Talk Together: Changing Our Voices

  • tape recorder
  • higher
  • listen
  • lower
  • sound

MA Standards:

Speaking and Listening/SL.PK.MA.1: Participate in collaborative conversations with diverse partners during daily routines and play.
Language/L.PK.MA.1: Demonstrate use of oral language in informal everyday activities.

Head Start Outcomes:

Language Development/Receptive Language: Attends to language during conversations, songs, stories, or other learning experiences.
Language Development/Expressive Language: Uses language to express ideas and needs.
Social Emotional Development/Self-Concept and Self-Efficacy: Identifies personal characteristics, preferences, thoughts, and feelings.

PreK Learning Guidelines:

English Language Arts/Language 2: Participate actively in discussions, listen to the ideas of others, and ask and answer relevant questions.
Science and Technology/Living Things and Their Environment 15: Use their senses of sight, hearing, touch, smell, and taste to explore their environment using sensory vocabulary.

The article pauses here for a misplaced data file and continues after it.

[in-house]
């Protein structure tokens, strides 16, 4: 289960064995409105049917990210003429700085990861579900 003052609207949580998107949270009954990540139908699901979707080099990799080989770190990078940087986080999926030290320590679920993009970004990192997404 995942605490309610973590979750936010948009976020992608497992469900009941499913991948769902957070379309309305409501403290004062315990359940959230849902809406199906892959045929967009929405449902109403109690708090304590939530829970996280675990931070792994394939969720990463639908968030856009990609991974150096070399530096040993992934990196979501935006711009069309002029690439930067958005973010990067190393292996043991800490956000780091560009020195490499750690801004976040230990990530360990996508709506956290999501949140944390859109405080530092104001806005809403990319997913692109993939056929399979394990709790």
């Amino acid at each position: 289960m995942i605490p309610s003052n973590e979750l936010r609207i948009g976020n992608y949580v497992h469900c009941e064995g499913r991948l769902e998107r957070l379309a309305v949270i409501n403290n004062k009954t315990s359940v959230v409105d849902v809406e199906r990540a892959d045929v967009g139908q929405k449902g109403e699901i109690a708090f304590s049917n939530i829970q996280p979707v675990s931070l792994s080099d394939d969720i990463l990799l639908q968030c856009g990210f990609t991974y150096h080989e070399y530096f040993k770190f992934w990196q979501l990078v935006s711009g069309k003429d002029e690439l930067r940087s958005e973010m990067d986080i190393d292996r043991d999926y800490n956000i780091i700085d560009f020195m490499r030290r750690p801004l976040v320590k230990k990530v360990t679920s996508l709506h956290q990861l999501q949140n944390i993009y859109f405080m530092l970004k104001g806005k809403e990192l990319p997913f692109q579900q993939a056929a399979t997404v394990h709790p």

Talk Together: Changing Our Voices

© Commonwealth of Massachusetts, Department of Early Education and Care (Jennifer Waddell photographer). All rights reserved.

STEM Key Concepts: Sounds have a source; Sounds vary in three ways: volume, pitch, and timbre

ELA Focus Skills: Speaking and Listening, Vocabulary

Discuss how everyone’s voice has a different sound.

  • Raise and lower your pitch as you say, Some voices sound higher than others. Some voices sound lower than others.
  • Then ask children to share other ways they have made different sounds with their voices. 

Practice by having children say their names, one after another. Say, Listen carefully for how each of our voices is a little different from all the others. Ask questions such as,

  • Can you describe how my voice is different from Cindy's voice?
  • Did you notice how Michael's voice is really low? How is that different from Chantelle’s?

After children have identified and shared differences in tone and pitch, record each child saying “I am <age> years old. I like to <sing>.”

Social Emotional Tip: Take the time to acknowledge that the difference in a person's voice is something to value. Ask children why they think it might be important to appreciate the differences in each other’s voices.

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